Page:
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Monitoring microbial functional and structural diversity for management of disease-suppressive soils

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McBeath, A. V., East, D. J., Wright, C. L. and Pattison, A. B. (2018) Monitoring microbial functional and structural diversity for management of disease-suppressive soils. Acta Horticulturae, 1196 . pp. 121-128. ISSN 2406-6168

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Article Link: https://doi.org/10.17660/ActaHortic.2018.1196.14


The activities of the soil microbiota are essential to the long-term sustainability of agricultural systems, through their influences on biological, chemical and physical processes, which drive essential ecosystem services. Moreover, changes in microbial communities are considered as precursors to changes in the health and viability of the soil environment, due to their responses to changes in agricultural management practices. Therefore, measurements of soil microbial activity and diversity are ideal indicators for monitoring soil status and the efficacy of soil management. However, due to the vast taxonomic diversity of soil microorganisms, analysis of microbial diversity is often problematic, time consuming and costly. Two banana experiments were established in far north Queensland, Australia, under different nutrient and groundcover management practices, to understand the dynamic changes in soil microbial communities and their effectiveness to sustain ecosystem services, such as organic matter decomposition and disease suppression. Using a functional approach, soil biological communities were analysed using trophic analysis of soil nematode communities, community level physiological profiles and enzyme activity assays. A reduction in nitrogen fertiliser inputs was related to a greater number of fungivorous nematodes which was also linked to greater suppression of Fusarium oxysporum f. sp. cubense using a novel soil-baiting bioassay. Furthermore, community-level physiological profiles enabled differentiation of soils over time demonstrating a shift in soil microbial functional diversity. The results highlight how soil management can drive differences in soil microbial activity and diversity to improve soil functions in banana production.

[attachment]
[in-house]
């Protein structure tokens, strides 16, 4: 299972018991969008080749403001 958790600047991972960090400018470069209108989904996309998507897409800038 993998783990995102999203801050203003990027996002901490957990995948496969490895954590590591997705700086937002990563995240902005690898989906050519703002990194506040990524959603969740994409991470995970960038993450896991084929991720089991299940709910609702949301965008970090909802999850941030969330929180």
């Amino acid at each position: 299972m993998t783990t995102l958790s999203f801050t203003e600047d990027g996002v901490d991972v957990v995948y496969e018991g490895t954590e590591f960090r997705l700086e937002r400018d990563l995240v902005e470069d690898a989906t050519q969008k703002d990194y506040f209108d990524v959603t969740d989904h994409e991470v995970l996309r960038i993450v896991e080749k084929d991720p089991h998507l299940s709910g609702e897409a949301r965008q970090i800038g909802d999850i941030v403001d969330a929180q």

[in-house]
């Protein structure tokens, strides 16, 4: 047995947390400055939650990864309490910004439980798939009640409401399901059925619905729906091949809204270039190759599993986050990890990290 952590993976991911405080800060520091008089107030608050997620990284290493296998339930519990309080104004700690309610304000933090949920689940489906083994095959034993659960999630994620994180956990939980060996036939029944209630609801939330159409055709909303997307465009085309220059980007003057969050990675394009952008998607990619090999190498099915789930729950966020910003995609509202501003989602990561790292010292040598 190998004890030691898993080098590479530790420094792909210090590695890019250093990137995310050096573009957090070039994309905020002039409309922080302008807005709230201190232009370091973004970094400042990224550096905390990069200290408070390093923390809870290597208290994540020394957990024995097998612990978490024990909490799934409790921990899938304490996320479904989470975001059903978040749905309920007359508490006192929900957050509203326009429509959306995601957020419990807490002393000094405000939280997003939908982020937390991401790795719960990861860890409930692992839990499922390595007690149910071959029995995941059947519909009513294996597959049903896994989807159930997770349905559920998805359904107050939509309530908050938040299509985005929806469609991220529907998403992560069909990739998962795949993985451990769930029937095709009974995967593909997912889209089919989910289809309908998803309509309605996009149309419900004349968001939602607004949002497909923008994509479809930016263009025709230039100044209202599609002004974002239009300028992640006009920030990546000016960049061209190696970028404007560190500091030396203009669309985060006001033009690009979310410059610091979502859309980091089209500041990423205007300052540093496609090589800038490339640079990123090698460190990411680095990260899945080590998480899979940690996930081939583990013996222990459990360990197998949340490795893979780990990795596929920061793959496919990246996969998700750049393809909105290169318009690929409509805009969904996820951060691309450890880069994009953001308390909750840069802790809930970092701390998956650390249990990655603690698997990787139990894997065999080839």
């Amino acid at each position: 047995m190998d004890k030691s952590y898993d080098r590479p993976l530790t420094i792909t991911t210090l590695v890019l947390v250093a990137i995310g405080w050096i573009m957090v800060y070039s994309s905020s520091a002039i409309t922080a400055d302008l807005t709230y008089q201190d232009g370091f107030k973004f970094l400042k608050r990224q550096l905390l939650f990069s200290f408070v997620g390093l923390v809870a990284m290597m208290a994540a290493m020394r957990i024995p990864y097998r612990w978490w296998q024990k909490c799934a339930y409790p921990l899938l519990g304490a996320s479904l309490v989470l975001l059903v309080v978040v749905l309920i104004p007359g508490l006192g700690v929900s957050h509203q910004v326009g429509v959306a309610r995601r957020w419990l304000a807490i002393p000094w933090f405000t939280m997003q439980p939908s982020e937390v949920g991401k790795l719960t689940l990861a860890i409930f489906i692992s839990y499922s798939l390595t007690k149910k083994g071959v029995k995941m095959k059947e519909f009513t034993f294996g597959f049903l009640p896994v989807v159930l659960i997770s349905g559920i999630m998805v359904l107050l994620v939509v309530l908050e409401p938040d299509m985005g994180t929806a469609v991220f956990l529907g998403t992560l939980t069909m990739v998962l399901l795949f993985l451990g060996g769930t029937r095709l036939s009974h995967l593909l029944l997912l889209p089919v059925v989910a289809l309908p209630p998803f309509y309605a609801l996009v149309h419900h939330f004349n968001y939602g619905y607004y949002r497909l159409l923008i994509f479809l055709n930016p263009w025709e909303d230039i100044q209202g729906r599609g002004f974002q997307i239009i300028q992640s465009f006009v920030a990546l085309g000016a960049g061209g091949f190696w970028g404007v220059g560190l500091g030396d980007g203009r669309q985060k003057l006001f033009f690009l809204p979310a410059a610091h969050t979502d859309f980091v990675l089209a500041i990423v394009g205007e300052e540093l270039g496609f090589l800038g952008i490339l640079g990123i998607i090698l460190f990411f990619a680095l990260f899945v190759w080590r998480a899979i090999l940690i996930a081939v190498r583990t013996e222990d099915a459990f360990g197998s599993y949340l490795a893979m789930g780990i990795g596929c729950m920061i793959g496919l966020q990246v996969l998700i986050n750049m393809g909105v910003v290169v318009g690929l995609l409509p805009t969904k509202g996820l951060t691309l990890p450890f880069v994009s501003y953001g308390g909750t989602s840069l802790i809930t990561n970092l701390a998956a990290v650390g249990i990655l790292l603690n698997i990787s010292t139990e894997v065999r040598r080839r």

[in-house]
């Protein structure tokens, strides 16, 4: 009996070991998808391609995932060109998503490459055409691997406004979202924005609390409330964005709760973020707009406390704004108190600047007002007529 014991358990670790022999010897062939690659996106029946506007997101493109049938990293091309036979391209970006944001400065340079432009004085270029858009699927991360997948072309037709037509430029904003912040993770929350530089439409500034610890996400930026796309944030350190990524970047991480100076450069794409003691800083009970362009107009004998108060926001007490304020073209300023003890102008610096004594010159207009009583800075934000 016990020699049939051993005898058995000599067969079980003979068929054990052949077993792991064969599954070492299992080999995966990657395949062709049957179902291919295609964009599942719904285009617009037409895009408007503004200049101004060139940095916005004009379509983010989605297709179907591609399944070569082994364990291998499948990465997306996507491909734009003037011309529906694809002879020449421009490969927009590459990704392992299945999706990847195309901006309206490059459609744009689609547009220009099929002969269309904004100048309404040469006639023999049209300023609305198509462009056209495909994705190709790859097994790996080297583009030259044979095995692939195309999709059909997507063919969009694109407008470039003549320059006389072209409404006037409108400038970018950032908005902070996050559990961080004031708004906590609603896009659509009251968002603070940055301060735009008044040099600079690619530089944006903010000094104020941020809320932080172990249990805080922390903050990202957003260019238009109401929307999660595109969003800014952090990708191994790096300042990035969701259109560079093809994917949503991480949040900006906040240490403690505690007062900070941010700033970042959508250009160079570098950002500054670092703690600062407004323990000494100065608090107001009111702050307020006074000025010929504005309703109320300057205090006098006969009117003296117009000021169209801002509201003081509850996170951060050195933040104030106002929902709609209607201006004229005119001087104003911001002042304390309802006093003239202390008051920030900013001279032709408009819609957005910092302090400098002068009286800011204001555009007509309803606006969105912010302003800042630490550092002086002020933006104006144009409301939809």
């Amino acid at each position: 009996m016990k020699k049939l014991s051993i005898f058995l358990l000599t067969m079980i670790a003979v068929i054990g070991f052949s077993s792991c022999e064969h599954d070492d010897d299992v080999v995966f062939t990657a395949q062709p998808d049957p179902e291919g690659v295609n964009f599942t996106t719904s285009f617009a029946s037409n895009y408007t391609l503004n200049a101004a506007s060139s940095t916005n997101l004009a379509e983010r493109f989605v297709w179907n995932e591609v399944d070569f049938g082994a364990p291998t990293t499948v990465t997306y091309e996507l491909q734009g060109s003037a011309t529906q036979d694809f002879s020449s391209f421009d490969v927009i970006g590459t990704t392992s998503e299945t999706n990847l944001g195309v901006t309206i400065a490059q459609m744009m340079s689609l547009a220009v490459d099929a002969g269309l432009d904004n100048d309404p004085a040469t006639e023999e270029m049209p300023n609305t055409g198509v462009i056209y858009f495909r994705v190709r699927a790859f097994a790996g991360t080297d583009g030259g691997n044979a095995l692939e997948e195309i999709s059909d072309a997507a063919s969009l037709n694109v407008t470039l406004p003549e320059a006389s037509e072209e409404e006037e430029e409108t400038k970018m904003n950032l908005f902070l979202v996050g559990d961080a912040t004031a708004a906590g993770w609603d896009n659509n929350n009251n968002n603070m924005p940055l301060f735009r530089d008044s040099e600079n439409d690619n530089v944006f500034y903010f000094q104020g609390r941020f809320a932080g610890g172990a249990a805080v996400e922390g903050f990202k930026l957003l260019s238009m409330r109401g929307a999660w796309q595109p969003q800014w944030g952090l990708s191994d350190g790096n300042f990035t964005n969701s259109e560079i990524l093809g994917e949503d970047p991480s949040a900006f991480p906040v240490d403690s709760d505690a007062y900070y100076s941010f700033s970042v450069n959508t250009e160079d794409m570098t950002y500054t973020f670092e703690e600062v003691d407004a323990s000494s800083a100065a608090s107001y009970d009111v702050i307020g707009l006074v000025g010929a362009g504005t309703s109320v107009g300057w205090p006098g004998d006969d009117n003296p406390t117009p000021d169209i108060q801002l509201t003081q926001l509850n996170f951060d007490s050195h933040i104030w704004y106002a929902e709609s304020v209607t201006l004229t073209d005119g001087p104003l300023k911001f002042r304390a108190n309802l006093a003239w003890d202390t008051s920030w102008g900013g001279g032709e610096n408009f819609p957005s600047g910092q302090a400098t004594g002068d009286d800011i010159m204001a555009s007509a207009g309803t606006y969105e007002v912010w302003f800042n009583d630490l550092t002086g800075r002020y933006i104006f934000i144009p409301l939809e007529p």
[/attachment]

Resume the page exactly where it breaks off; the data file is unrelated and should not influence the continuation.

Item Type:Article
Business groups:Horticulture and Forestry Science
Subjects:Science > Microbiology
Agriculture > Agriculture (General) > Soils. Soil science > Soil and crops. Soil-plant relationships. Soil productivity
Plant culture > Fruit and fruit culture > Culture of individual fruits or types of fruit > Bananas
Live Archive:17 Aug 2018 02:26
Last Modified:09 Jul 2023 23:51

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